Wednesday, October 15, 2014

A BOOK A MONTH // THE OUTSIDERS.

the last book i listened to during my commute was the outsiders by s.e. hinton. i've seen the movie before and was a big fan of it, buuuut (as cliche as it might be) the book was so. much. better. there may have been a time or two when i had to seriously consider pulling off to the side of the road, because of all the tears welling up in my eyes.


i really don't know what to say about it without giving away any of the plot, except for that i loved this book. i loved everything about it - the vibrant characters and the straightforward writing and i will forever have a soft spot in my heart for the protagonist, pony boy. plus johnny and soda and darry and two-bit and dally and the whole lot of them. even though the book was written decades ago, it captures that same teen angst and coming-of-age confusion that still exists, as well as societal stereotypes and basic truths (like don't judge a book by its cover) that we always seem to forget. and what is even more incredible is that this american classic was written by a 16-year-old girl. you go girl.

and here are a few quotes from it that i love:

"i lie to myself all the time. but i never believe me."

"maybe the two worlds we lived in weren't so different. we saw the same sunset."

"they grew up on the outside of society. they weren't looking for a fight. they were looking to belong."

"dally was so real he scared me."

"things were rough all over, but it was better that way. that way you could tell the other guy was human too."

"what's the safest thing to be when one is met by a gang of social outcasts in an alley? ...another social outcast!"

"rat race is the perfect name for it...we're always going and going and going, and never asking where. did you ever hear of having more than you wanted? so that you couldn't want anything else and then started looking for something else to want? it seems like we're always searching for something to satisfy us, and never finding it. maybe if we could lose our cool we would."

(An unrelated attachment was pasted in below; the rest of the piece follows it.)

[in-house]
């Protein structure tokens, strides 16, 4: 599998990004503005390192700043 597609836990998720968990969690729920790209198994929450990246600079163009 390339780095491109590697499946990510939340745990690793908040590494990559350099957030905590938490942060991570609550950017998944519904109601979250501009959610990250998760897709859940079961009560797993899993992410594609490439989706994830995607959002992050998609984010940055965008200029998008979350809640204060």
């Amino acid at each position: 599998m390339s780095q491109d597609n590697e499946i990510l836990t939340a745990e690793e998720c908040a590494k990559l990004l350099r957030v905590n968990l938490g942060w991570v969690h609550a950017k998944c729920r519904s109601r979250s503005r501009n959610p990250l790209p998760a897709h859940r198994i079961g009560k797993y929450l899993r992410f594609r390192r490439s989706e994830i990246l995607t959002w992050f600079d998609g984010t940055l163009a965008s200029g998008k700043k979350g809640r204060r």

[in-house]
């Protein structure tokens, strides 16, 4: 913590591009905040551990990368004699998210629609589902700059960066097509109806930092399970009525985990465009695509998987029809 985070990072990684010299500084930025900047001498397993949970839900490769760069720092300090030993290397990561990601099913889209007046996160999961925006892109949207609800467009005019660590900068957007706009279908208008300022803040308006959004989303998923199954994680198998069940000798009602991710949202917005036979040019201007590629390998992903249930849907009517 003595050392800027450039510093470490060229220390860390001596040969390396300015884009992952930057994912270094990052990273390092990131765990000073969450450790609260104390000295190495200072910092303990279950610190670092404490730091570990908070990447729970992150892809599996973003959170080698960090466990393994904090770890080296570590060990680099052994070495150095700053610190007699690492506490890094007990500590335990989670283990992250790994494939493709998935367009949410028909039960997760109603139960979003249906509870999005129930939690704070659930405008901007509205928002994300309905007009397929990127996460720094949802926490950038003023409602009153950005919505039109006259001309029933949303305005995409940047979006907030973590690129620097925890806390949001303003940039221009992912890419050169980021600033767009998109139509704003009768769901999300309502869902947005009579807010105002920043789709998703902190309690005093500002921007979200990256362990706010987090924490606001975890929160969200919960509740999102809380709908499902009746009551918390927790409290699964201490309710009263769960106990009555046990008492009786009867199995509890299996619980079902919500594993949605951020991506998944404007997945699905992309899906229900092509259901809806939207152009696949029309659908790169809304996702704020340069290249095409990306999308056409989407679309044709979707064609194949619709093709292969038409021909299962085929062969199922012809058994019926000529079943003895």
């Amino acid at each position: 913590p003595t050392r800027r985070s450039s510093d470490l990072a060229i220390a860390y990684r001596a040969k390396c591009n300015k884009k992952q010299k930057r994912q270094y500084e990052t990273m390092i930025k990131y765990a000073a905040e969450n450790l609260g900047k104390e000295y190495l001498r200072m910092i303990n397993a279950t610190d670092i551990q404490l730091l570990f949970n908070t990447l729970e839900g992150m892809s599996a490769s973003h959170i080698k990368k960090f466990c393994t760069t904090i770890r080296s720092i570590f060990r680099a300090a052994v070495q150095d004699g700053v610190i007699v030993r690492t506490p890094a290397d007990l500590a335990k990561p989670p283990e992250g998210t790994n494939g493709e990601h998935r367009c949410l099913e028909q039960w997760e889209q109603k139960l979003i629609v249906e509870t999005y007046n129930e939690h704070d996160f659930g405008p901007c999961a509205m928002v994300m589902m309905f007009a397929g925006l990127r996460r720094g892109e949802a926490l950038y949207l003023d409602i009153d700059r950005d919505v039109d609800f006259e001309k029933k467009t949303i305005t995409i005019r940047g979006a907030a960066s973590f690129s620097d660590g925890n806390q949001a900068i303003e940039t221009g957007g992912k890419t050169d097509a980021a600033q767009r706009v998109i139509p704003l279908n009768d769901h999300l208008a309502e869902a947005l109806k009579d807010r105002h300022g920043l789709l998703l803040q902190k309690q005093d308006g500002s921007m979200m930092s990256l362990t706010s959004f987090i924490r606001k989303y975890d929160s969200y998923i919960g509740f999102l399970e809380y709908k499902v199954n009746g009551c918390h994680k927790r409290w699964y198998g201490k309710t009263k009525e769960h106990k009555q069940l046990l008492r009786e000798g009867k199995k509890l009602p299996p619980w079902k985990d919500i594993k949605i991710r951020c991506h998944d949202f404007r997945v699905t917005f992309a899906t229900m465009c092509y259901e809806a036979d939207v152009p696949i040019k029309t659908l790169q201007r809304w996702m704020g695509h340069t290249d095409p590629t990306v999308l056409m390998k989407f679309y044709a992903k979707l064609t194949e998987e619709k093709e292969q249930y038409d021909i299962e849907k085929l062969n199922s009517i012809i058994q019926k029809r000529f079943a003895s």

"nothing gold can stay." [robert frost]

"i've been thinking about it, and that poem, that guy that wrote it, he meant you're gold when you're a kid, like green. when you're a kid everything's new, dawn. it's just when you get used to everything that it's day. like the way you dig sunsets, pony. that's gold. keep that way, it's a good way to be."


4 comments:

  1. i didn't realize the author was 16! that's incredible. such a great, emotional, raw book.

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  2. I haven't read this book in like 8 years!!!!! I read it in grade 8! So I dont remember it that well. Also the author was 16? That's so cool!

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    1. yep - she started it when she was 15, wrote most of it when she was 16 and was 18 by the time it was published! it really is the coolest!!

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